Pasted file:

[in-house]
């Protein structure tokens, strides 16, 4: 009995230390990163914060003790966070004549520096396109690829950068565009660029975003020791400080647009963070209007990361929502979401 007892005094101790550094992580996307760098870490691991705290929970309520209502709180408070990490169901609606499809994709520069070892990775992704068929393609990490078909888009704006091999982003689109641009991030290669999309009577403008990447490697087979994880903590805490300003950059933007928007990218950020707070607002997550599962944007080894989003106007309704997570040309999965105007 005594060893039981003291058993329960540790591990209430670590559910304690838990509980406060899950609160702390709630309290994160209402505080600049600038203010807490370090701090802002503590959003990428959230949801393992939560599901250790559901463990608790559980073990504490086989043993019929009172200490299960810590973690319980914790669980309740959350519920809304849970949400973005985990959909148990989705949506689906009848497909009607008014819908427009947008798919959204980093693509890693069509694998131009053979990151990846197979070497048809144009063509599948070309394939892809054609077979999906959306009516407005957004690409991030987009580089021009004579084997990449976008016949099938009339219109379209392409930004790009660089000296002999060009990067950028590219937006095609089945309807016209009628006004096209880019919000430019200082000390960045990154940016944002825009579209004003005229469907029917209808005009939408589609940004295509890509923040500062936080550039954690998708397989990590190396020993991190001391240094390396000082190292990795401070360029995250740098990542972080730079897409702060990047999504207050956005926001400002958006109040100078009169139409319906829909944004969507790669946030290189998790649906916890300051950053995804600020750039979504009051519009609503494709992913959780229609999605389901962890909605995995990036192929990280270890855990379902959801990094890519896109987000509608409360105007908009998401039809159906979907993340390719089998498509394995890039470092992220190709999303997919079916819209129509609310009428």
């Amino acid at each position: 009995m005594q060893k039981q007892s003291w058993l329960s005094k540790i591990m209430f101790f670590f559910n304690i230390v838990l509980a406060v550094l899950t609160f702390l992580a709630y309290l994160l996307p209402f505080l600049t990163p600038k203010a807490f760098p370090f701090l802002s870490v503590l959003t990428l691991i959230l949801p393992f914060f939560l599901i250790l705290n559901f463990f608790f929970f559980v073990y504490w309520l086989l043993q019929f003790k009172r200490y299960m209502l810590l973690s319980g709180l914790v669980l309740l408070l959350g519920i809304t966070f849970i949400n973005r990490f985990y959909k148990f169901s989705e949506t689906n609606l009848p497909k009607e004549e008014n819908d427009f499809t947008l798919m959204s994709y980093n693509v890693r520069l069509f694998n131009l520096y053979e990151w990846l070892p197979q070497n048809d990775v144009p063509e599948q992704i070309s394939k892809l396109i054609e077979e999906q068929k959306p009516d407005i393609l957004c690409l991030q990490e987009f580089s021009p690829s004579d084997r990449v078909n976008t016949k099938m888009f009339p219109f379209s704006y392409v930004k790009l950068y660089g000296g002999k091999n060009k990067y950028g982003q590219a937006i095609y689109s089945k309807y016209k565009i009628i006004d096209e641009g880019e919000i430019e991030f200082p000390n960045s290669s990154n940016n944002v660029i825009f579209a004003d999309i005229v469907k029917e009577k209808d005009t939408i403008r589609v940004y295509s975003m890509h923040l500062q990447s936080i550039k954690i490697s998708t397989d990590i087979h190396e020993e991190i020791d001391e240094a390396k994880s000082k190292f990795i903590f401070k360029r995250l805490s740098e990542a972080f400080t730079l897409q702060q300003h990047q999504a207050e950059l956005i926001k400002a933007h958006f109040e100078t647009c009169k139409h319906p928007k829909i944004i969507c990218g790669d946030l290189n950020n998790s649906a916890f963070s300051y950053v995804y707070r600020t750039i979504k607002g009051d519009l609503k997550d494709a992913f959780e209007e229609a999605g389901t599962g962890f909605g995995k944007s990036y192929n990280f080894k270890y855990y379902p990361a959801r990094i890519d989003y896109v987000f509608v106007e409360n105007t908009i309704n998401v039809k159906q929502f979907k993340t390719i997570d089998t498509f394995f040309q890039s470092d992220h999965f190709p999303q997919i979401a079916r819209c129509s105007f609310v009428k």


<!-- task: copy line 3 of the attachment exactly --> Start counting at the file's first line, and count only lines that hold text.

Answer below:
């Amino acid at each position: 009995m005594q060893k039981q007892s003291w058993l329960s005094k540790i591990m209430f101790f670590f559910n304690i230390v838990l509980a406060v550094l899950t609160f702390l992580a709630y309290l994160l996307p209402f505080l600049t990163p600038k203010a807490f760098p370090f701090l802002s870490v503590l959003t990428l691991i959230l949801p393992f914060f939560l599901i250790l705290n559901f463990f608790f929970f559980v073990y504490w309520l086989l043993q019929f003790k009172r200490y299960m209502l810590l973690s319980g709180l914790v669980l309740l408070l959350g519920i809304t966070f849970i949400n973005r990490f985990y959909k148990f169901s989705e949506t689906n609606l009848p497909k009607e004549e008014n819908d427009f499809t947008l798919m959204s994709y980093n693509v890693r520069l069509f694998n131009l520096y053979e990151w990846l070892p197979q070497n048809d990775v144009p063509e599948q992704i070309s394939k892809l396109i054609e077979e999906q068929k959306p009516d407005i393609l957004c690409l991030q990490e987009f580089s021009p690829s004579d084997r990449v078909n976008t016949k099938m888009f009339p219109f379209s704006y392409v930004k790009l950068y660089g000296g002999k091999n060009k990067y950028g982003q590219a937006i095609y689109s089945k309807y016209k565009i009628i006004d096209e641009g880019e919000i430019e991030f200082p000390n960045s290669s990154n940016n944002v660029i825009f579209a004003d999309i005229v469907k029917e009577k209808d005009t939408i403008r589609v940004y295509s975003m890509h923040l500062q990447s936080i550039k954690i490697s998708t397989d990590i087979h190396e020993e991190i020791d001391e240094a390396k994880s000082k190292f990795i903590f401070k360029r995250l805490s740098e990542a972080f400080t730079l897409q702060q300003h990047q999504a207050e950059l956005i926001k400002a933007h958006f109040e100078t647009c009169k139409h319906p928007k829909i944004i969507c990218g790669d946030l290189n950020n998790s649906a916890f963070s300051y950053v995804y707070r600020t750039i979504k607002g009051d519009l609503k997550d494709a992913f959780e209007e229609a999605g389901t599962g962890f909605g995995k944007s990036y192929n990280f080894k270890y855990y379902p990361a959801r990094i890519d989003y896109v987000f509608v106007e409360n105007t908009i309704n998401v039809k159906q929502f979907k993340t390719i997570d089998t498509f394995f040309q890039s470092d992220h999965f190709p999303q997919i979401a079916r819209c129509s105007f609310v009428k």